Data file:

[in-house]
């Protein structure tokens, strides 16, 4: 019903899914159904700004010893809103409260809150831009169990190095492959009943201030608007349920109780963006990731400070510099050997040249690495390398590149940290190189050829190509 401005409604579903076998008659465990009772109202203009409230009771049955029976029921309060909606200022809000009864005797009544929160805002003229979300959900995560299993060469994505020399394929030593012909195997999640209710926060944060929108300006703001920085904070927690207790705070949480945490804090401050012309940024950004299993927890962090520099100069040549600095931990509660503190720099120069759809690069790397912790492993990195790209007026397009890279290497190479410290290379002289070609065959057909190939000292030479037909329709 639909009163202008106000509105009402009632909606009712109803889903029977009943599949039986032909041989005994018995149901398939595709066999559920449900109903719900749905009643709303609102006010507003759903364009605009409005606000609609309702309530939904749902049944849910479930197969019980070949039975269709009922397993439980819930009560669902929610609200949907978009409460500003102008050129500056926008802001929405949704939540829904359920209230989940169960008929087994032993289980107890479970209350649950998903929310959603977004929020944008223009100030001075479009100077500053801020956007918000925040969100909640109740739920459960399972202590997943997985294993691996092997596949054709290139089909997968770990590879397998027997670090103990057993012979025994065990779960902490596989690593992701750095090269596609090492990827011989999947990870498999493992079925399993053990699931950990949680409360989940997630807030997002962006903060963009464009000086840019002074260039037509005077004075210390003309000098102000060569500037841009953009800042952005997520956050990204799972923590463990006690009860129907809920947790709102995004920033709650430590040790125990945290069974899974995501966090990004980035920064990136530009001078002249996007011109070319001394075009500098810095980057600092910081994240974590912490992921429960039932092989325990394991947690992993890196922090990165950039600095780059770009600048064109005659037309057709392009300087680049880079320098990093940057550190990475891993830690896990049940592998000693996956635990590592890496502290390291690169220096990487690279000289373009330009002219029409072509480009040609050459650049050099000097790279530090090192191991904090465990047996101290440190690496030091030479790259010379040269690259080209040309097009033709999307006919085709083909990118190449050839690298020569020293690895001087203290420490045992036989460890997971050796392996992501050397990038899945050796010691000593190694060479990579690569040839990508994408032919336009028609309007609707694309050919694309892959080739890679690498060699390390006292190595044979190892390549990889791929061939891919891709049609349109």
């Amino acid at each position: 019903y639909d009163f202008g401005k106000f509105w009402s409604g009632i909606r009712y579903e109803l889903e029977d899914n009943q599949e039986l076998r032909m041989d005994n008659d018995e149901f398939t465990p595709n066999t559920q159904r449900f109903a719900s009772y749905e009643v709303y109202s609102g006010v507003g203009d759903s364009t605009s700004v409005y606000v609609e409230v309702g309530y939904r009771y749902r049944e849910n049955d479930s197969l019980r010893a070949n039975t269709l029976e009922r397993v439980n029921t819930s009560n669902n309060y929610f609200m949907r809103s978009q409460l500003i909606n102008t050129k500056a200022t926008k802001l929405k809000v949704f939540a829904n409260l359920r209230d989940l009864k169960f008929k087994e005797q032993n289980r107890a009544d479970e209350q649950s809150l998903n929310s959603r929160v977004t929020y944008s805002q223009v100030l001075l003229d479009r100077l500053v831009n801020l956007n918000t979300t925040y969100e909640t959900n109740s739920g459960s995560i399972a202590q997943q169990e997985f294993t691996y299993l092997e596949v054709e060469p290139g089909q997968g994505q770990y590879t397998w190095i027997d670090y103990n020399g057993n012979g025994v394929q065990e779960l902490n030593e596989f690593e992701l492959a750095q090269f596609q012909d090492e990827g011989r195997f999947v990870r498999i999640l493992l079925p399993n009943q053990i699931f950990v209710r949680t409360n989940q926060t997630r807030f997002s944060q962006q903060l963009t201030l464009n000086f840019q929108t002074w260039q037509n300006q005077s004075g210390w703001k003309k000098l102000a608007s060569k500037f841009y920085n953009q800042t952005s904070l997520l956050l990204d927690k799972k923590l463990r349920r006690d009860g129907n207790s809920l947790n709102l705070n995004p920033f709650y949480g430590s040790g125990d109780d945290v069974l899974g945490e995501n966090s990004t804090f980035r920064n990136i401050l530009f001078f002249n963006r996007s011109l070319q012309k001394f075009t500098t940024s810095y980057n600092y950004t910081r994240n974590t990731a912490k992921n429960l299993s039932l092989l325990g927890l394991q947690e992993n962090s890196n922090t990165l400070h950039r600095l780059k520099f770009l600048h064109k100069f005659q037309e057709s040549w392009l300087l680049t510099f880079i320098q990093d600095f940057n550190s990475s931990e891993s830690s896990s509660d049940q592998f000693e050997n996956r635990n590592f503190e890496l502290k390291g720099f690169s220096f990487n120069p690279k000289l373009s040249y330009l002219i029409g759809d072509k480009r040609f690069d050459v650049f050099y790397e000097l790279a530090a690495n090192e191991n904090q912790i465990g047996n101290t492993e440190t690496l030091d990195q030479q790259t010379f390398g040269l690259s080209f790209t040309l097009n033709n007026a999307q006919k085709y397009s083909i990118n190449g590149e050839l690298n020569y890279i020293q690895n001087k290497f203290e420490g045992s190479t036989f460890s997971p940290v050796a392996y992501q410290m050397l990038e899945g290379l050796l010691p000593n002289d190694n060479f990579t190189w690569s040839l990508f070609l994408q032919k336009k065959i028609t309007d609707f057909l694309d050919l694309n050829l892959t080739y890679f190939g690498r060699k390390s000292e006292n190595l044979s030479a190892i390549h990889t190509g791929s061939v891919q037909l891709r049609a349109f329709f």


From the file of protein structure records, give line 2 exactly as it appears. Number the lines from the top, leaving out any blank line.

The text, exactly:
């Protein structure tokens, strides 16, 4: 019903899914159904700004010893809103409260809150831009169990190095492959009943201030608007349920109780963006990731400070510099050997040249690495390398590149940290190189050829190509 401005409604579903076998008659465990009772109202203009409230009771049955029976029921309060909606200022809000009864005797009544929160805002003229979300959900995560299993060469994505020399394929030593012909195997999640209710926060944060929108300006703001920085904070927690207790705070949480945490804090401050012309940024950004299993927890962090520099100069040549600095931990509660503190720099120069759809690069790397912790492993990195790209007026397009890279290497190479410290290379002289070609065959057909190939000292030479037909329709 639909009163202008106000509105009402009632909606009712109803889903029977009943599949039986032909041989005994018995149901398939595709066999559920449900109903719900749905009643709303609102006010507003759903364009605009409005606000609609309702309530939904749902049944849910479930197969019980070949039975269709009922397993439980819930009560669902929610609200949907978009409460500003102008050129500056926008802001929405949704939540829904359920209230989940169960008929087994032993289980107890479970209350649950998903929310959603977004929020944008223009100030001075479009100077500053801020956007918000925040969100909640109740739920459960399972202590997943997985294993691996092997596949054709290139089909997968770990590879397998027997670090103990057993012979025994065990779960902490596989690593992701750095090269596609090492990827011989999947990870498999493992079925399993053990699931950990949680409360989940997630807030997002962006903060963009464009000086840019002074260039037509005077004075210390003309000098102000060569500037841009953009800042952005997520956050990204799972923590463990006690009860129907809920947790709102995004920033709650430590040790125990945290069974899974995501966090990004980035920064990136530009001078002249996007011109070319001394075009500098810095980057600092910081994240974590912490992921429960039932092989325990394991947690992993890196922090990165950039600095780059770009600048064109005659037309057709392009300087680049880079320098990093940057550190990475891993830690896990049940592998000693996956635990590592890496502290390291690169220096990487690279000289373009330009002219029409072509480009040609050459650049050099000097790279530090090192191991904090465990047996101290440190690496030091030479790259010379040269690259080209040309097009033709999307006919085709083909990118190449050839690298020569020293690895001087203290420490045992036989460890997971050796392996992501050397990038899945050796010691000593190694060479990579690569040839990508994408032919336009028609309007609707694309050919694309892959080739890679690498060699390390006292190595044979190892390549990889791929061939891919891709049609349109």